Conjoined California twins Eva and Erika Sandoval have become two separate toddlers following a 17-hour marathon surgery at the Lucile Packard Children’s Hospital Stanford.


Study: ‘Obamacare’ repeal-only would make 30M uninsured

Repealing President Barack Obama’s health care law without a replacement risks making nearly 30 million people uninsured, according to a study released Wednesday.


Regulators: Illinois doctor’s pill mill supplied 11 states

Illinois regulators have yanked a suburban Chicago doctor’s license for running a cash-only pill mill and prescribing vast amounts of fentanyl and other addictive painkillers to patients in 11 states.


Four mumps cases confirmed in Oregon’s Marion County

Officials have confirmed four cases of mumps in Oregon’s Marion County. That’s the most in any one year in a decade.


State settles case over Medicaid coverage of hepatitis drugs

The agency that administers Medicaid in Washington state has reached a tentative settlement of a class-action lawsuit that sought broader coverage of expensive hepatitis C drugs.


Juno Therapeutics halts leukemia study after more patient deaths

Juno Therapeutics again halted its study of an experimental leukemia treatment Wednesday after two more patients died of complications.


Lilly’s Alzheimer’s disease drug fails in final-stage trial

Eli Lilly & Co.’s experimental Alzheimer’s treatment failed to slow the progression of the neurodegenerative disease, yet another setback to drugmakers and researchers who continue to seek a way to …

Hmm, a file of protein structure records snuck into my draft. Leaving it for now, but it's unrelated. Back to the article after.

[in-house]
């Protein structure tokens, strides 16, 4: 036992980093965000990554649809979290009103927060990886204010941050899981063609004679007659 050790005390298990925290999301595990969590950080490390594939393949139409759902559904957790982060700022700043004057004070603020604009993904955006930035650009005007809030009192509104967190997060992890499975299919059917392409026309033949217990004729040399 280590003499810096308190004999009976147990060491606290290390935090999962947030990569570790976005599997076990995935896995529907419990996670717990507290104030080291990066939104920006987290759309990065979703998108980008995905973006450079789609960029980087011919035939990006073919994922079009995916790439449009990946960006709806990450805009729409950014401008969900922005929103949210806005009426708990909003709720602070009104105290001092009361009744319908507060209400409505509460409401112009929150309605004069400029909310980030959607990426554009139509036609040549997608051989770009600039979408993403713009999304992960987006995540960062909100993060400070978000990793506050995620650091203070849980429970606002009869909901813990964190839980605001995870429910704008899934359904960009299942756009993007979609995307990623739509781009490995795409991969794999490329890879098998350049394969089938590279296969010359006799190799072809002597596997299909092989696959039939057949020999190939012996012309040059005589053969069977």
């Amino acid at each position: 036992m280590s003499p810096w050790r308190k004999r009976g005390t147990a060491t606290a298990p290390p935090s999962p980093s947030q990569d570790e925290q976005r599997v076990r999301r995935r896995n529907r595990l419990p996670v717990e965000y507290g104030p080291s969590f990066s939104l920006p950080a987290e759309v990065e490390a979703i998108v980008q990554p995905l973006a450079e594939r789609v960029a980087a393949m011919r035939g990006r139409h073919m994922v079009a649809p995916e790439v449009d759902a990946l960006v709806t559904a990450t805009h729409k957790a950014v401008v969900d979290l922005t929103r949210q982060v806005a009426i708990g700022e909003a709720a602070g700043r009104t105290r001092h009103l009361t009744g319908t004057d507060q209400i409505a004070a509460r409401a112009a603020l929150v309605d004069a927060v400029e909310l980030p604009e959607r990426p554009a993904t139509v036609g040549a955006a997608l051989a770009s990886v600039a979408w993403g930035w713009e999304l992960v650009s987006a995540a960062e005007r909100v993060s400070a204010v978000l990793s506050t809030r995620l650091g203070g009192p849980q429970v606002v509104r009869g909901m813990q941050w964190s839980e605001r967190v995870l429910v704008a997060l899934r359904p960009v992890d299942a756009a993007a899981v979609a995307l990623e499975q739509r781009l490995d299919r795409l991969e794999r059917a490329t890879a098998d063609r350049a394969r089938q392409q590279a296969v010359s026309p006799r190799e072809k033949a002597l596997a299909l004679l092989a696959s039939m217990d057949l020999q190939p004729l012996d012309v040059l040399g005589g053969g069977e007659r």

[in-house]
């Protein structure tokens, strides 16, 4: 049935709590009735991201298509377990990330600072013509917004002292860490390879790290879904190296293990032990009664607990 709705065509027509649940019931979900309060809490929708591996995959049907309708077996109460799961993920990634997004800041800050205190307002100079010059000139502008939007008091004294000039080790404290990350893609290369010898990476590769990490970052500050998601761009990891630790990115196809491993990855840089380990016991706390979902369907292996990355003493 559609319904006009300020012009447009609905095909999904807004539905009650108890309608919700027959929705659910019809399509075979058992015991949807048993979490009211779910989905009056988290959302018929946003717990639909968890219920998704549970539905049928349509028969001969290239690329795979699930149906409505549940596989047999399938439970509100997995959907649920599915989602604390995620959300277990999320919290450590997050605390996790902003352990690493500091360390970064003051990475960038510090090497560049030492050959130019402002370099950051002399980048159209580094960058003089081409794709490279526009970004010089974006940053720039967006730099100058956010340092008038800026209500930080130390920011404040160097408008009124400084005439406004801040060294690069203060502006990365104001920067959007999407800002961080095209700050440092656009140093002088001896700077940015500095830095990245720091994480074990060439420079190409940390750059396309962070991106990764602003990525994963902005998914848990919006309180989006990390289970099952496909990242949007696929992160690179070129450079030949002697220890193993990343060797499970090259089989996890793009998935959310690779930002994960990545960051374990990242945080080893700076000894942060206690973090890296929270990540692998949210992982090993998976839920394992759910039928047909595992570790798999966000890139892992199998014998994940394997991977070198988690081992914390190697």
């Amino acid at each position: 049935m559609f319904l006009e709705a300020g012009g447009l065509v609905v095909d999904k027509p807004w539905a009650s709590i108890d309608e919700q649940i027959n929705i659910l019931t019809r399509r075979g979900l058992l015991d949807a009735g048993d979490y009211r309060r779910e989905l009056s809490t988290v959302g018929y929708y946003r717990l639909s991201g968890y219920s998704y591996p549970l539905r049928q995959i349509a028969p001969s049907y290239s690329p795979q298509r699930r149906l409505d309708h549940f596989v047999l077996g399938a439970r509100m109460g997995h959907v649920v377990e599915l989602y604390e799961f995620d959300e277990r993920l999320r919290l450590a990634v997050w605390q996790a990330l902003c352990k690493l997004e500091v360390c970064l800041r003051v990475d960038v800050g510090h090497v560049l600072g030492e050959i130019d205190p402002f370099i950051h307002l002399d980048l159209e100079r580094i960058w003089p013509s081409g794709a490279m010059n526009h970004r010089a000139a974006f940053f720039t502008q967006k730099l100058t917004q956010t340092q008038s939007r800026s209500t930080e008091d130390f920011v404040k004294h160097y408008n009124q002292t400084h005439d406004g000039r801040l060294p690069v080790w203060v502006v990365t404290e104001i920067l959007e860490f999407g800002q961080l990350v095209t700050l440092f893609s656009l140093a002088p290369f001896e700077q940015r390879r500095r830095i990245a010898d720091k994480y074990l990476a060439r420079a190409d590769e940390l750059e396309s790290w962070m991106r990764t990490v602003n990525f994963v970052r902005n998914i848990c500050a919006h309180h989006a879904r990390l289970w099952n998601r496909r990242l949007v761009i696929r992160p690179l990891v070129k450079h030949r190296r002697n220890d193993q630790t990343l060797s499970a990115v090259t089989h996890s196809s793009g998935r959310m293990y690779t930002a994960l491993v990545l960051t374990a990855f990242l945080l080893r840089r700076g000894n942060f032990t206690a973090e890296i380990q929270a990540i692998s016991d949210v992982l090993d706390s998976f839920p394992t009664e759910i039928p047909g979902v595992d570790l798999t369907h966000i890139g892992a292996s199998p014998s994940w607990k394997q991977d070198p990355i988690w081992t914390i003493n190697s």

Zika birth defect may only become clear months after birth

Researchers say a severe birth defect caused by a Zika infection may not be apparent at birth but develop months afterward, further confirmation that the virus can cause unseen damage …


EpiPen manufacturer will be a no-show at Senate hearing

Senate Judiciary Chairman Charles Grassley says pharmaceutical company Mylan is declining to testify at his committee’s hearing next week on a settlement between the company and the Justice Department over …


Novartis said to hold talks to buy generics maker Amneal

Novartis is in talks to acquire U.S. generic-drugs maker Amneal Pharmaceuticals as the Swiss health-care company seeks to bolster its Sandoz business amid consolidation in the industry, according to people …


Scientists use gene editing to fix mutation that causes sickle cell disease

A team of scientists has used a powerful new gene-editing technique to fix the mutation that causes sickle cell disease, a key step toward a cure for the deadly immune …


‘Like something out of a horror movie’: Flesh-eating bacteria infection kills man in four days

About 80,000 people get some form of vibriosis every year, usually from eating raw or undercooked shellfish, according to the Centers for Disease Control. For most, the worst symptoms are …


Insurer Cigna eases rules for opioid addiction medication

The health insurer Cigna has agreed to end a policy that required physicians to fill out extra paperwork before they could give patients a drug used to treat opioid addiction.


UnitedHealth raises 2016 forecast, again

UnitedHealth Group has hiked its 2016 earnings forecast again after its profit swelled 23 percent to nearly $2 billion in the third quarter, helped by gains both in and outside …


Spokane Teaching Health Clinic trains a new generation of health-care workers

A new building for the Spokane Teaching Health Clinic opened in August at WSU-Spokane’s campus. The clinic will train the region’s next generation of health care workers while expanding care …


Prostate cancer and dementia: Do hormone blockers boost risks?

Hormone-blocking drugs for prostate cancer may increase men’s chances for developing dementia, a large study suggests.